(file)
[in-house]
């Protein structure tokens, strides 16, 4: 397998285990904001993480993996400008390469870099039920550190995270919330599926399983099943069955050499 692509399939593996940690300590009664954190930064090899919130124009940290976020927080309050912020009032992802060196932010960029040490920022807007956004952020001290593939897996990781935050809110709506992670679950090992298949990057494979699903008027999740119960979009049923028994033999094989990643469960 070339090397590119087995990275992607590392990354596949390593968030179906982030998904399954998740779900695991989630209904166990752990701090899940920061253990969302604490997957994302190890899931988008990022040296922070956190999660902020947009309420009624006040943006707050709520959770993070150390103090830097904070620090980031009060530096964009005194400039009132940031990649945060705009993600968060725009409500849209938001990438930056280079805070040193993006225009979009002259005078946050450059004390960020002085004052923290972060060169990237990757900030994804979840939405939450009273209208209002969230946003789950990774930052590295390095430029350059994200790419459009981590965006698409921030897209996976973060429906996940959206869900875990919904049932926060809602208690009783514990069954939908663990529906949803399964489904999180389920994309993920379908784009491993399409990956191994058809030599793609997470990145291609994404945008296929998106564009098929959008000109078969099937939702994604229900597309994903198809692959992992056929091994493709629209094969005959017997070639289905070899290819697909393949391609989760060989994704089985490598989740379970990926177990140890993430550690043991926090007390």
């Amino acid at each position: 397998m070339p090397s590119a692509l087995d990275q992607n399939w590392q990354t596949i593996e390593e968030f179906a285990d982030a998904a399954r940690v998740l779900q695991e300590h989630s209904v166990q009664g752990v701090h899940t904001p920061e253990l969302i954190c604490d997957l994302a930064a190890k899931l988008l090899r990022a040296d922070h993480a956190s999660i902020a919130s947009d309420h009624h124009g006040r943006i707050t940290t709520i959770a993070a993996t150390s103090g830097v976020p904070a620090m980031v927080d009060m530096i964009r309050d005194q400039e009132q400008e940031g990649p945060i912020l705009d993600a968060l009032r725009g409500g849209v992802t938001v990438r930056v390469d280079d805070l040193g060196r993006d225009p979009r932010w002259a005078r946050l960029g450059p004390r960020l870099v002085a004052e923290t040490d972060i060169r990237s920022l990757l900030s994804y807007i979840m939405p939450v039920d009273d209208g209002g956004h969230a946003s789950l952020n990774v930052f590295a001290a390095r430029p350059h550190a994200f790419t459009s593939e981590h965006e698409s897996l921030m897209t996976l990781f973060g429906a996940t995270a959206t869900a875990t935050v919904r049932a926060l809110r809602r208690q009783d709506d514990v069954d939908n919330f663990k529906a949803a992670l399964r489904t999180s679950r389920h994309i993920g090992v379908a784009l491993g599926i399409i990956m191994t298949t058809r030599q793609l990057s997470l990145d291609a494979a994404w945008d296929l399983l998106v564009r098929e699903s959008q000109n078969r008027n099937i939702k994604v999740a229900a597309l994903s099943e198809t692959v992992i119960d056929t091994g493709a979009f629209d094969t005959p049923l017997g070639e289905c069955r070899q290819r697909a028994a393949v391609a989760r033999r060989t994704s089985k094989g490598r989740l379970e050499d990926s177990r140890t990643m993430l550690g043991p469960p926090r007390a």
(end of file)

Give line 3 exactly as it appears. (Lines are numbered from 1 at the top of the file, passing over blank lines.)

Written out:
């Amino acid at each position: 397998m070339p090397s590119a692509l087995d990275q992607n399939w590392q990354t596949i593996e390593e968030f179906a285990d982030a998904a399954r940690v998740l779900q695991e300590h989630s209904v166990q009664g752990v701090h899940t904001p920061e253990l969302i954190c604490d997957l994302a930064a190890k899931l988008l090899r990022a040296d922070h993480a956190s999660i902020a919130s947009d309420h009624h124009g006040r943006i707050t940290t709520i959770a993070a993996t150390s103090g830097v976020p904070a620090m980031v927080d009060m530096i964009r309050d005194q400039e009132q400008e940031g990649p945060i912020l705009d993600a968060l009032r725009g409500g849209v992802t938001v990438r930056v390469d280079d805070l040193g060196r993006d225009p979009r932010w002259a005078r946050l960029g450059p004390r960020l870099v002085a004052e923290t040490d972060i060169r990237s920022l990757l900030s994804y807007i979840m939405p939450v039920d009273d209208g209002g956004h969230a946003s789950l952020n990774v930052f590295a001290a390095r430029p350059h550190a994200f790419t459009s593939e981590h965006e698409s897996l921030m897209t996976l990781f973060g429906a996940t995270a959206t869900a875990t935050v919904r049932a926060l809110r809602r208690q009783d709506d514990v069954d939908n919330f663990k529906a949803a992670l399964r489904t999180s679950r389920h994309i993920g090992v379908a784009l491993g599926i399409i990956m191994t298949t058809r030599q793609l990057s997470l990145d291609a494979a994404w945008d296929l399983l998106v564009r098929e699903s959008q000109n078969r008027n099937i939702k994604v999740a229900a597309l994903s099943e198809t692959v992992i119960d056929t091994g493709a979009f629209d094969t005959p049923l017997g070639e289905c069955r070899q290819r697909a028994a393949v391609a989760r033999r060989t994704s089985k094989g490598r989740l379970e050499d990926s177990r140890t990643m993430l550690g043991p469960p926090r007390a």